David refused to watch as she uncapped the syringe and swabbed his arm with alcohol. He winced as she deftly slid the needle into the muscle and depressed the plunger. She covered the puncture mark with a circular Band-Aid.

David rubbed the spot. The nurse deposited the used syringe in a sharps container and left the room.

“There, that wasn’t so bad, was it?” He waited for David to stand. Chris reached for his arm, carefully avoiding the injection site.

David shook his head. Suddenly he blinked and swallowed convulsively.


David wheezed, struggling to catch his breath. His face went rigid. Lips pressed together, his eyes unfocused.


His entire body stiffened. He drew in a convulsive breath, then struggled to draw another. His face blanched as he clawed at his throat.

David arched forward and spewed out a stream of vomit across his jean clad legs and the tile fl oor beside the bed. Before he could take a breath, he repeated the action. The room fi lled with the sour stench.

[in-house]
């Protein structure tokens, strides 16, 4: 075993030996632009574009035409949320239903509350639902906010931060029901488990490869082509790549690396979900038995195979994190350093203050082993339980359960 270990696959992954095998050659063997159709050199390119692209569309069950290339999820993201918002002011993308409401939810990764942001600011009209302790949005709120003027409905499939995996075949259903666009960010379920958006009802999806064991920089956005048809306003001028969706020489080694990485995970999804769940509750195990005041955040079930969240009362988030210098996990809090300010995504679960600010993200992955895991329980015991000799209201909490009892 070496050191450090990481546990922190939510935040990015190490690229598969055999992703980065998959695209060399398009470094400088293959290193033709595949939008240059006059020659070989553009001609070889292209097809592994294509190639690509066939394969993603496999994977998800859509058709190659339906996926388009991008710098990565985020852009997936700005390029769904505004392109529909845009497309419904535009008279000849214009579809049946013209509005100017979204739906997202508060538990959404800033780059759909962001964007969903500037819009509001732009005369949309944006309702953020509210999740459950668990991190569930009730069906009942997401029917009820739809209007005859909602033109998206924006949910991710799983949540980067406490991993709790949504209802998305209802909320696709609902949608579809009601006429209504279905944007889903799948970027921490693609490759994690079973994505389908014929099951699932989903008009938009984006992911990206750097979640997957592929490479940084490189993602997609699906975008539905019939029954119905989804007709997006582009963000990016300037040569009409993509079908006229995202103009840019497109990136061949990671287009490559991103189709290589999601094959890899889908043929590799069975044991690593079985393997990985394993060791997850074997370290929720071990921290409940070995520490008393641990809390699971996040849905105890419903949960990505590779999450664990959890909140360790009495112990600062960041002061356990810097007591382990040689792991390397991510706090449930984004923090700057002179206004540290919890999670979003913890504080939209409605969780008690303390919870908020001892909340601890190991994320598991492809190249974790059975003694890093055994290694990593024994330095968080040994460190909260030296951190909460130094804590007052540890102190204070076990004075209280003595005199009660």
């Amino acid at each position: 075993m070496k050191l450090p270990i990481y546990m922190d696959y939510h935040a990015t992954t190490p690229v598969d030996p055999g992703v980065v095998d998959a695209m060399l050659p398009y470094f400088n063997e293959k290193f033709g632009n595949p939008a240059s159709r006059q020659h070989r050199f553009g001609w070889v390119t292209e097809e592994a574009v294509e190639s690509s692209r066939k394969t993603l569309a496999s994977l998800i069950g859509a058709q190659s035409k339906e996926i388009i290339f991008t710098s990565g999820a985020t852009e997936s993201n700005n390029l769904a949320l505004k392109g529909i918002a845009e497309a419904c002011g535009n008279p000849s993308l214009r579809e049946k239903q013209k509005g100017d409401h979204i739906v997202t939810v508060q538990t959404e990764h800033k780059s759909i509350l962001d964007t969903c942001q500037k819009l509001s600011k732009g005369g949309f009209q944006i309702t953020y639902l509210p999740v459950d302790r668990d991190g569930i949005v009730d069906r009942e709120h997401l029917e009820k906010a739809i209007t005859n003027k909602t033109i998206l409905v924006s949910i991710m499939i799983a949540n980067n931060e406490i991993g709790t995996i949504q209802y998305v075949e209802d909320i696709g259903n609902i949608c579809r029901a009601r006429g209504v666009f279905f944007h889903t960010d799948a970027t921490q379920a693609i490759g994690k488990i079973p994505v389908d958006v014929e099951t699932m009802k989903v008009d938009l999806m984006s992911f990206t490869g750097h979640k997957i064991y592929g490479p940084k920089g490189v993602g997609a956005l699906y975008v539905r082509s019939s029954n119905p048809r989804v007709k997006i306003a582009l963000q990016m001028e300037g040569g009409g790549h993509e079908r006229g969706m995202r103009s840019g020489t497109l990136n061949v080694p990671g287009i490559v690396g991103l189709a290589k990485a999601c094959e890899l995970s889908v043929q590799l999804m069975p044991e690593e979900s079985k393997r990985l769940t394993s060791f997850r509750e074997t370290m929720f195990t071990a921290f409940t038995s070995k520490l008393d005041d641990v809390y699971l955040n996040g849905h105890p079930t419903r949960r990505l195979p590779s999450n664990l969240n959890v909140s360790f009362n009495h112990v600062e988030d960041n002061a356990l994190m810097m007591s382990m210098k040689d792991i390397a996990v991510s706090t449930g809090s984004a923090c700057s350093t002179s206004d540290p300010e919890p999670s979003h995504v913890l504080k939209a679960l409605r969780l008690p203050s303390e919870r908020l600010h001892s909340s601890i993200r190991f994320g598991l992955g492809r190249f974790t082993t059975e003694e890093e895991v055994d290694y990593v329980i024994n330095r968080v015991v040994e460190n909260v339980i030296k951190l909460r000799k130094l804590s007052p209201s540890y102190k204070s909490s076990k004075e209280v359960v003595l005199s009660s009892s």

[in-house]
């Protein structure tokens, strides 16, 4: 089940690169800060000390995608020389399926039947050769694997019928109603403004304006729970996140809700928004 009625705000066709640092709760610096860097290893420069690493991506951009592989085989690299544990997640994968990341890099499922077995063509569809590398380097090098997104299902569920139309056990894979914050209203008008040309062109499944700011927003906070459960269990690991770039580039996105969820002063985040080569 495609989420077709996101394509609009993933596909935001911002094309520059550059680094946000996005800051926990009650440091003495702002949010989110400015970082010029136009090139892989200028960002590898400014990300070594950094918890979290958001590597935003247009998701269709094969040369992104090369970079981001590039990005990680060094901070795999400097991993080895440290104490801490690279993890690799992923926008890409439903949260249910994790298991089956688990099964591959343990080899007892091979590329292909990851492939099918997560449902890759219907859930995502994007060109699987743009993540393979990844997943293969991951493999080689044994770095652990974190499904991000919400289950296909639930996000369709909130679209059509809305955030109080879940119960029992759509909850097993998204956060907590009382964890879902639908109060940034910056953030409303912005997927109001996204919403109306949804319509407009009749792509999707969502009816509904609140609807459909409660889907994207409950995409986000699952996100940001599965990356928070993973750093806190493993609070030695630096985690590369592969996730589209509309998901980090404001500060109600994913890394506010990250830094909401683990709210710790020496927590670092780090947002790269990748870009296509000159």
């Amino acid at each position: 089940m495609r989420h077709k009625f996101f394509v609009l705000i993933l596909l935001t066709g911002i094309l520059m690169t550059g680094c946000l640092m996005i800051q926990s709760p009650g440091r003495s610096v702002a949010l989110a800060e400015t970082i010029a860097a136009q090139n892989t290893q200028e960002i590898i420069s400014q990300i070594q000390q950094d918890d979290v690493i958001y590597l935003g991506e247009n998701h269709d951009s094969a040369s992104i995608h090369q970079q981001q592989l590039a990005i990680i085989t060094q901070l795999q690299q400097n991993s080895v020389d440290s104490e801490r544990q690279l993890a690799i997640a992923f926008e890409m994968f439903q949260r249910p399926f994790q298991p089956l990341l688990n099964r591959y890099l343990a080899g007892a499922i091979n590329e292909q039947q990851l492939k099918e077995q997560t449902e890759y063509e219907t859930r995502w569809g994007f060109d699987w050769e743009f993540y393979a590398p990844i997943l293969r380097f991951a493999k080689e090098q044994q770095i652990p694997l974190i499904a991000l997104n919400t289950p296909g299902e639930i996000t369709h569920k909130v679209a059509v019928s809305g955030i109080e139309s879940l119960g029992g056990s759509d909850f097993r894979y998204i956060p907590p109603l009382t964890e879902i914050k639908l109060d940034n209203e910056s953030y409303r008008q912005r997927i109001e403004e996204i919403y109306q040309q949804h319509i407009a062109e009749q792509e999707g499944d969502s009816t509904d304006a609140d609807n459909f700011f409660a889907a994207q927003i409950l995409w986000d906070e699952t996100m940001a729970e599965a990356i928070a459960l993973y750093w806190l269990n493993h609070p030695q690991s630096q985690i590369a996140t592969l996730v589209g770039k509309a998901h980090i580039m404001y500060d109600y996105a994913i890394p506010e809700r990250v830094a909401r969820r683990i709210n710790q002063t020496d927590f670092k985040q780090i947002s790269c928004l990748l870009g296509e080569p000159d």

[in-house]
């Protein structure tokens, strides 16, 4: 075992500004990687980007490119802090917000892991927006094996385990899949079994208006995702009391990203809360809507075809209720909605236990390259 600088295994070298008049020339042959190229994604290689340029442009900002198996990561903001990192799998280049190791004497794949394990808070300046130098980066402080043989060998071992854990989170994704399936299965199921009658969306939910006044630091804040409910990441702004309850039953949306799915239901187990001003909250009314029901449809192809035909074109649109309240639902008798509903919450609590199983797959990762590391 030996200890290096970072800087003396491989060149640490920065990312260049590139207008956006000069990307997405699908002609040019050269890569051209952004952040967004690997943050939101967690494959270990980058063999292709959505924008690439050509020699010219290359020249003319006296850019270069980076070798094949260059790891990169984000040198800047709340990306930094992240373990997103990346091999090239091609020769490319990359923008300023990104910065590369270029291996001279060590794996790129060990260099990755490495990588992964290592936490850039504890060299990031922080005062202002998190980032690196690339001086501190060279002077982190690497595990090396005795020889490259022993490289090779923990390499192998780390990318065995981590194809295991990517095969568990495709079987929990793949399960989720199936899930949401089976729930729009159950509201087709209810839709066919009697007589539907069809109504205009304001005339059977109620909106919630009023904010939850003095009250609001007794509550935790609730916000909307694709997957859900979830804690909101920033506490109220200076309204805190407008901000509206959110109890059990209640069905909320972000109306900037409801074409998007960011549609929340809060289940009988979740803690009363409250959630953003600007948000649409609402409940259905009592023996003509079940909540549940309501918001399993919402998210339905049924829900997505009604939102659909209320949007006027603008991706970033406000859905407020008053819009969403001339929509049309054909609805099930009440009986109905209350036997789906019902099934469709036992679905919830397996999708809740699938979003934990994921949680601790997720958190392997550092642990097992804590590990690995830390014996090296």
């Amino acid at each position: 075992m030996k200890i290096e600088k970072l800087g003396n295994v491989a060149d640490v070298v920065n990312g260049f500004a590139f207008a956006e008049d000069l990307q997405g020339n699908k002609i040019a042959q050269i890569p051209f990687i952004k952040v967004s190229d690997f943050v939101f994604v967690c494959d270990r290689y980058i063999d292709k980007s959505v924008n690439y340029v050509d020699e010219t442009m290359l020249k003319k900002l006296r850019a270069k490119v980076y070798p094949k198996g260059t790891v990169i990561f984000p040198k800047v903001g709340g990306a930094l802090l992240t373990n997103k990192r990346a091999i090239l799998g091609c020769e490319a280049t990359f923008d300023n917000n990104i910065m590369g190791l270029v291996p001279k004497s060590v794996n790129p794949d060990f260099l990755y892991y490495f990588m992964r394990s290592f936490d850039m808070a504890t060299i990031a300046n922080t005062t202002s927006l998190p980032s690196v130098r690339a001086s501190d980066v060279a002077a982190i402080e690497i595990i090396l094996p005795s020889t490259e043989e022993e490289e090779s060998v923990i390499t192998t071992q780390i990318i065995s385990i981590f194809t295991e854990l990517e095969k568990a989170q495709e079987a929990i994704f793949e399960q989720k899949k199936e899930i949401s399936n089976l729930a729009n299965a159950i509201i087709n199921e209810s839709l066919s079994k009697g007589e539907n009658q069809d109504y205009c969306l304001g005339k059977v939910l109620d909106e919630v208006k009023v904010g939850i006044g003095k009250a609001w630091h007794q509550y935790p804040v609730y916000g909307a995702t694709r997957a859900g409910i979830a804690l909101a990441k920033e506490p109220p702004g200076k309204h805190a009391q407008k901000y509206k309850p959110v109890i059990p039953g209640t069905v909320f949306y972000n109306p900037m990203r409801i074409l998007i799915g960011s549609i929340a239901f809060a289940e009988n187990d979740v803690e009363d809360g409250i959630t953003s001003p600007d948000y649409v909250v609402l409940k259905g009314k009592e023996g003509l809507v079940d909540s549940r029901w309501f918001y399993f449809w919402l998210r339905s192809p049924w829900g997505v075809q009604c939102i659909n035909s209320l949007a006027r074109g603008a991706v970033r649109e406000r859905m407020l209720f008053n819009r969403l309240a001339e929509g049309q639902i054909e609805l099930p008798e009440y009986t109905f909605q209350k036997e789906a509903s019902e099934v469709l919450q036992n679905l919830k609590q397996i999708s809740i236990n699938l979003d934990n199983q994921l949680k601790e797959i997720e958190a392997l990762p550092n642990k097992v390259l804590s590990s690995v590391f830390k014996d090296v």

6 P.A. Brown

Chris’s stomach rolled over at the smell. He darted toward the door.

“I’ll fi nd the doctor,” he said. He emerged in a waiting room full of expectant patients. Several of them turned startled eyes on him.

“Where’s the doctor?” he shouted.

In the room behind him metal crashed and David’s guttural cry was abruptly cut off.


Monday 11:55 am Rowena Medical Center, Rowena Avenue, Silver Lake,
Los Angeles

The Korean nurse hurried through the door.

David’s mouth moved as though he struggled to form words.

His voice, when it emerged, held none of the strength Chris was familiar with. His throat was puffy and his lips were turning blue.

“Numb…” He whispered. “Can’t breathe.”

“What’s wrong with him?” Chris hovered over David. “Get the doctor, for God’s sake.”

“He’s on his way.” The nurse grabbed an epipen and jabbed it into David’s thigh. “Please, Chris. It would be best if you left—”

David’s doctor, Dr. Daniel Abrahms, entered the room.

David’s dark skin looked sallow and clammy. His breathing remained labored.

“What’s that?” Chris asked. “What’s wrong with him, Doctor?”